Philippe de Carteret (1650-1693)
From A Biographical Dictionary of Jersey by George Balleine
Philippe de Carteret (1650-1693), Baronet, Seigneur of St Ouen, Bailiff.
The only son of Sir Philippe de Carteret, Seigneur of St Ouen, and Anne Dumaresq he was born in St Ouen's Manor on Christmas Day 1650. In 1671 he was created a Baronet.
- "On the day of the marriage Sir Edouard shall pay to Sir Philippe £1,000 sterling as part of the marriage settlement. The said Elisabeth shall immediately after the marriage return to her parents, and remain with them till she is 15 years old. Then Sir Edouard shall pay to Sir Philippe for a marriage portion the sum of £1,500 sterling, together with the £100 bequeathed to the said Elisabeth by Mrs Anne Skelton. If the said Elisabeth survive her husband, she shall receive one third of the revenue of the manor".
In 1674 he obtained a promise from the King that he should be the next Bailiff. In 1676 he was elected Jurat. Pirouet (quoted by Payne) says of him:
- "He became a man very wise and prudent and of a handsome countenance, who ever behaved honourably, courteously, and justly, and made himself loved by all. His wealth was so great and his fame so conspicuous that he kept a coach with six horses, which he used both in Jersey and England. Wherever he went, his coach followed him".
He rebuilt the manor, and obtained letters patent permitting him to build a pier at Sark. On 5 August 1682 he was sworn in as Bailiff. The accession of James II (1685) created grave anxiety. He confirmed the privileges of the island, but made no secret of his desire to lead his subjects back to the Roman Church. This, the sturdy Protestantism of Jersey would never tolerate and its fear of Popery had been stimulated by the revocation of the Edict of Nantes and the arrival of a stream of Huguenot refugees.
"The King". writes Philippe Falle, who was a member of the States at this time, "had determined to bring in Popery in this island by a Popish garrison. He sent us early a Commander of that religion with a priest to prepare the way and Elizabeth Castle began to fill with soldiers of the same principles or of no principles at all, who would have served the purpose as well".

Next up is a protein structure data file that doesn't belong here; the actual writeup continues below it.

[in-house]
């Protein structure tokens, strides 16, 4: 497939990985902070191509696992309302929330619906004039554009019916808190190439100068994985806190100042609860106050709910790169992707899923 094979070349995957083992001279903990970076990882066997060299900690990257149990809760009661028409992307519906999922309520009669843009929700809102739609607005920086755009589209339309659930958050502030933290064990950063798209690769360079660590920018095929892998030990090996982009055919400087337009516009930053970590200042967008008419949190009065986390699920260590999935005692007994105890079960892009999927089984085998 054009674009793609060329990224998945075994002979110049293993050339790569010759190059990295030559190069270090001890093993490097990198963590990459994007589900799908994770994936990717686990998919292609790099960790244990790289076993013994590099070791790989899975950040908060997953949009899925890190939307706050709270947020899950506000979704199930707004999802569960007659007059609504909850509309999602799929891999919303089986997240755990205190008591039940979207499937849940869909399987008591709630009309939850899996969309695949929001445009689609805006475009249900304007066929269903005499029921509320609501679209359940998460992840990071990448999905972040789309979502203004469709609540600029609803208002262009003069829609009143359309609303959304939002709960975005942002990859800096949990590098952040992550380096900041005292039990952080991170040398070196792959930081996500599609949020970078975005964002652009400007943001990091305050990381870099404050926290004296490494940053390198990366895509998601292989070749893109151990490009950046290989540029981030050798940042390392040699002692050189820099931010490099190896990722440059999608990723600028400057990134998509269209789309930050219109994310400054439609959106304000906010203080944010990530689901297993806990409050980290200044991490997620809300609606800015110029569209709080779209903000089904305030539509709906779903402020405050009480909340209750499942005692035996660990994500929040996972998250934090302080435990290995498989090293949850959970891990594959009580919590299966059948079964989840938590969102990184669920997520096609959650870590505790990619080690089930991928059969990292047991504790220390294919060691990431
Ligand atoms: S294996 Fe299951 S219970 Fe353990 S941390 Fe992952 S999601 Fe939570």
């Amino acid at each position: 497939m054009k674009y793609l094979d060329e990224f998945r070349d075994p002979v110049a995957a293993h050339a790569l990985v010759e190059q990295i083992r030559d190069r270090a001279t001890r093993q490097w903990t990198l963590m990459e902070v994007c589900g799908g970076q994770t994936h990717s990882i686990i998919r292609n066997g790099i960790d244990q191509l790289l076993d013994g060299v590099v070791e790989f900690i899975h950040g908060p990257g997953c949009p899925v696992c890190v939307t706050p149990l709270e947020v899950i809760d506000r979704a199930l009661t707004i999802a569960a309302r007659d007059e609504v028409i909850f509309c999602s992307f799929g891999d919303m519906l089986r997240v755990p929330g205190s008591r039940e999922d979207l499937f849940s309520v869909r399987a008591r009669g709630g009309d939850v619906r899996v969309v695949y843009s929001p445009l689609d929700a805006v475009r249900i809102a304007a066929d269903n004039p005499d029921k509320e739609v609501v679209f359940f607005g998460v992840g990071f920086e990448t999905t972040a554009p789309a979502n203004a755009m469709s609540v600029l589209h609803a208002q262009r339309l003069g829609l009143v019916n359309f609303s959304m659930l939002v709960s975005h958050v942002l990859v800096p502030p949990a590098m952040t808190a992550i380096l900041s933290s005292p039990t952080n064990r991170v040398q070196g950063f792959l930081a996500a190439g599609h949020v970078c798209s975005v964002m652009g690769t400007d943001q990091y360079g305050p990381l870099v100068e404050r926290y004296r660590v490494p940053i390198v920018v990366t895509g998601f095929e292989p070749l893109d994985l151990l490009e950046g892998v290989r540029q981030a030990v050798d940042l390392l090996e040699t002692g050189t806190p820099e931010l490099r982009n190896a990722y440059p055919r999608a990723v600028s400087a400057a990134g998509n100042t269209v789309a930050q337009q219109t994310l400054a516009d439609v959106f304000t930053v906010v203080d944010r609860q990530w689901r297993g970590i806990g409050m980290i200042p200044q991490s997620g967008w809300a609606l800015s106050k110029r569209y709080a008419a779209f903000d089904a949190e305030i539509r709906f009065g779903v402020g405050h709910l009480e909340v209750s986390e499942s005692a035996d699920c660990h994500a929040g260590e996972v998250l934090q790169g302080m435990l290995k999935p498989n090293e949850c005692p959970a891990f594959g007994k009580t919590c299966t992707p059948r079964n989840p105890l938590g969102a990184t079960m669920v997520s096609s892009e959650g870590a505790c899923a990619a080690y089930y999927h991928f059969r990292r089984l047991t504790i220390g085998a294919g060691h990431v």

When the King fled to France a new fear was felt. In 1687 de Carteret had warned Samuel Pepys, Secretary of the Admiralty, that the new naval harbour at Granville was a grave danger to Jersey. Now would the King's Catholic troops hand over the island to France?
- "Those men", wrote Falle, "had Elizabeth Castle wholly in their keeping, and might think they could answer their Master's intontions no way better than by delivering it up to that Power into which he himself had fled for refuge. But it pleased God to Inspire our Magistrates with such wisdom and force of persuasion that in some conferences with the Commander they prevailed with him to admit the inhabitants to mount guard in the Castle in equal proportions with the garrison".
Thus the crisis was tided over, until William and Mary were on the throne. Then the States sent an Address of Congratulation declaring that, though their language was French, their hearts and swords were truly English, and entirely their Majesties'. Jersey's old loyalty to the House of Stuart was dead. De Carteret died on 23 October 1693, and was buried in St Ouen Church. His only son, Charles succeeded him as Seigneur, and later became Bailiff.